Now, the ACTA law is proposing a maximum fine of $500 for the individual if caught, but there is no method to prove the person is guilty of violating copyright laws unless they are investigated and found to have said copy on their computer or in their possession.

In section 5(3) a - the collection of inaccurate information can and does take place as seen by various lawsuits against the MPAA and RIAA. In section 5(3) b - the information collected will be prejudiced based upon sharing data with companies requesting it.

The costs of administering the ACTA proposal in Canada will fall on the taxpayer, instead of upon the legal parties who own the copyrights of the materials that the ACTA intends to protect. This is not an acceptable proposal, as it places unnecessary burdens upon our already taxed police who are dealing with inadequate laws as seen recently in Winnipeg.


Under the Privacy Act's provisions for businesses, it indicates that they must :

2. Identify the purpose
Your organization must identify the reasons for collecting personal information before or at the time of collection.

Your responsibilities

Before or when any personal information is collected, identify why it is needed and how it will be used.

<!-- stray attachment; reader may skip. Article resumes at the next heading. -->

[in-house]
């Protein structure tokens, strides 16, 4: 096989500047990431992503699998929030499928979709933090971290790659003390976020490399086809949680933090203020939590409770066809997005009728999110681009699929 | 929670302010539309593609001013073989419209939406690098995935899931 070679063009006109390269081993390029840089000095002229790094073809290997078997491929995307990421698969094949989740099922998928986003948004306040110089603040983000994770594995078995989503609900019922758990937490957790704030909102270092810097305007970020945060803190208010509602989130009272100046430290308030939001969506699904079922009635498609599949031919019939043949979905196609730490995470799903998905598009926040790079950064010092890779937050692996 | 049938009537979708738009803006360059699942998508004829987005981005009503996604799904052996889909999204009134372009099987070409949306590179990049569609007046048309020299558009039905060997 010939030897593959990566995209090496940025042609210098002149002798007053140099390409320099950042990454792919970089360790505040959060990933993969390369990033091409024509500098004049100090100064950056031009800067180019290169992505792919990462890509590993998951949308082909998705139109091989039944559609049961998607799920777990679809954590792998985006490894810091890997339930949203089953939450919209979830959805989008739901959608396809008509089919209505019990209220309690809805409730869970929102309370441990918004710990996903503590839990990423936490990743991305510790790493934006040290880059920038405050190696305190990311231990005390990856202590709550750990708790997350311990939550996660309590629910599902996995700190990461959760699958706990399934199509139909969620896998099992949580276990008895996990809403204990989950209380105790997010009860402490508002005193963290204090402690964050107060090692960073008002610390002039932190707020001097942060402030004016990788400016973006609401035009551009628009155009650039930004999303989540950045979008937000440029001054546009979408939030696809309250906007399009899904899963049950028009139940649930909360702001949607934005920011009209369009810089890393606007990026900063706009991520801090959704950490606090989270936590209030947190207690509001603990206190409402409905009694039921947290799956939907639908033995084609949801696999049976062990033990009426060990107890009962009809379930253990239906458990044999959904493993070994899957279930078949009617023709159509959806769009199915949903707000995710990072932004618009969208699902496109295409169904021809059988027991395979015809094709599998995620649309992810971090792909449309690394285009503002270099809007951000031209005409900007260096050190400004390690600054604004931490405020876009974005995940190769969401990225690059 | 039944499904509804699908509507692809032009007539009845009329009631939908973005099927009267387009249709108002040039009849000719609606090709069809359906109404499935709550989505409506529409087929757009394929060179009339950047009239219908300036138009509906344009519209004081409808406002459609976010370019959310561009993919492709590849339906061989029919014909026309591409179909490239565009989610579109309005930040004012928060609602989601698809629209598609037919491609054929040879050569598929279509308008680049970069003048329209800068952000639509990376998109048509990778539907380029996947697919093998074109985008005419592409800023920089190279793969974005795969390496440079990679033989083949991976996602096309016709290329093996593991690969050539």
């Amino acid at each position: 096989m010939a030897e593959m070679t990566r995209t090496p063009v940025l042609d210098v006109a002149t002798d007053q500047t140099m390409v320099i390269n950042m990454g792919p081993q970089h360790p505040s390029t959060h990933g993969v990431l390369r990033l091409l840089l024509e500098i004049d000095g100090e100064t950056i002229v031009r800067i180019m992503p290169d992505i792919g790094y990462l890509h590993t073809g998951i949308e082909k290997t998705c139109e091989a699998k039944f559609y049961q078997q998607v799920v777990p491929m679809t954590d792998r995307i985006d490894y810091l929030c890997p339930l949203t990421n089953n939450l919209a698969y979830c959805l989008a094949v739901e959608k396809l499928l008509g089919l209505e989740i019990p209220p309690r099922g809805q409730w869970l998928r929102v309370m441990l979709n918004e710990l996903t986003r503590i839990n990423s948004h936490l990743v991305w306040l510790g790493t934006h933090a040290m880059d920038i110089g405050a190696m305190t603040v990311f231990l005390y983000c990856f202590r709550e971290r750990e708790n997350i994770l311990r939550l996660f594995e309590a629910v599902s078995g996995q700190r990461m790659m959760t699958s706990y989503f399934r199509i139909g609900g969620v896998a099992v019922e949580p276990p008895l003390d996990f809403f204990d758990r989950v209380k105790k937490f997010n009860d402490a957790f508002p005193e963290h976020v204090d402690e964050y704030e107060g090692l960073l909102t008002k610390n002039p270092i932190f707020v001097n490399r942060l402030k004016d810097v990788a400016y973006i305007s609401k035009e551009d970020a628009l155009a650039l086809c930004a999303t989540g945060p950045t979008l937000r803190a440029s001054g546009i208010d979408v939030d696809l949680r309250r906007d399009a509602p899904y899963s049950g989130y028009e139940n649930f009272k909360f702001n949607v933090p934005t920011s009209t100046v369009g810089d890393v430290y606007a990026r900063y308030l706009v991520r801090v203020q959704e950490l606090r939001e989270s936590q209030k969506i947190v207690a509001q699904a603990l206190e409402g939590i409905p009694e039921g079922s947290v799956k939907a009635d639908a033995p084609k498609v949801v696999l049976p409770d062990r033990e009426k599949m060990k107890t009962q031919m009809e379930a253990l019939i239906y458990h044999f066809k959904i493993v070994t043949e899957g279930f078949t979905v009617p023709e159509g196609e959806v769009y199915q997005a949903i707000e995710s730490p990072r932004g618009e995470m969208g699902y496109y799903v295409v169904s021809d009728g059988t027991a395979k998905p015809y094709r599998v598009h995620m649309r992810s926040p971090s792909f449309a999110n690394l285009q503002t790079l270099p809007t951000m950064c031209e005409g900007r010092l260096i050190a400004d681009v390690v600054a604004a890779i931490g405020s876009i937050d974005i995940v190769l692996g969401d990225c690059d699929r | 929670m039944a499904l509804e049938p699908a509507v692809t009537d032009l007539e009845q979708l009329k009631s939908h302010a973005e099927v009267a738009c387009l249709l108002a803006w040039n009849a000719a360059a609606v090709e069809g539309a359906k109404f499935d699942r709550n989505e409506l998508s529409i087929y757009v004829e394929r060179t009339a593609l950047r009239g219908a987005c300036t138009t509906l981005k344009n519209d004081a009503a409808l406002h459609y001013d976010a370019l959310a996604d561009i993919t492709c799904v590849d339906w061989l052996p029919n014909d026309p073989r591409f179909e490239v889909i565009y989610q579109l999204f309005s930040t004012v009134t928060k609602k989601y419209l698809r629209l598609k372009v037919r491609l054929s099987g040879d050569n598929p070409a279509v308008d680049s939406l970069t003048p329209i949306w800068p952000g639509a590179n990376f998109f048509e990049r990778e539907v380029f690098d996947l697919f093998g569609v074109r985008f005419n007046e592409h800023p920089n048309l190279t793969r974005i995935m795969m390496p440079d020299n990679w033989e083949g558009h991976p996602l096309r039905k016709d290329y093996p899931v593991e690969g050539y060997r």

Document why the information is collected.
Inform the individual from whom the information is collected why it is needed.
Identify any new purpose for the information and obtain the individual's consent before using it.

http://www.privcom.gc.ca/information/guide_e.asp#002

The ISPs that all Canadians use are not subject to disclose the names of the people renting its services unless subpeona'd. The ACTA law will circumvent existing legal procedures, violating the privacy of users.


Organizations may disclose personal information without the individual's knowledge or consent only:

to a lawyer representing the organization;
to collect a debt the individual owes to the organization;
to comply with a subpoena, a warrant or an order made by a court or other body with appropriate jurisdiction;
to the Financial Transactions and Reports Analysis Centre of Canada (FINTRAC) as required by the Proceeds of Crime (Money Laundering) and Terrorist Financing Act;
to a government institution that has requested the information, identified its lawful authority to obtain the information, and indicates that disclosure is for the purpose of enforcing, carrying out an investigation, or gathering intelligence relating to any federal, provincial or foreign law; or suspects that the information relates to national security, the defence of Canada or the conduct of international affairs; or is for the purpose of administering any federal or provincial law;
to an investigative body named in the Regulations of the Act or government institution on the organization's initiative when the organization has reasonable grounds to believe that the information concerns a breach of an agreement, or a contravention of a federal, provincial, or foreign law, or suspects the information relates to national security, the defence of Canada or the conduct of international affairs;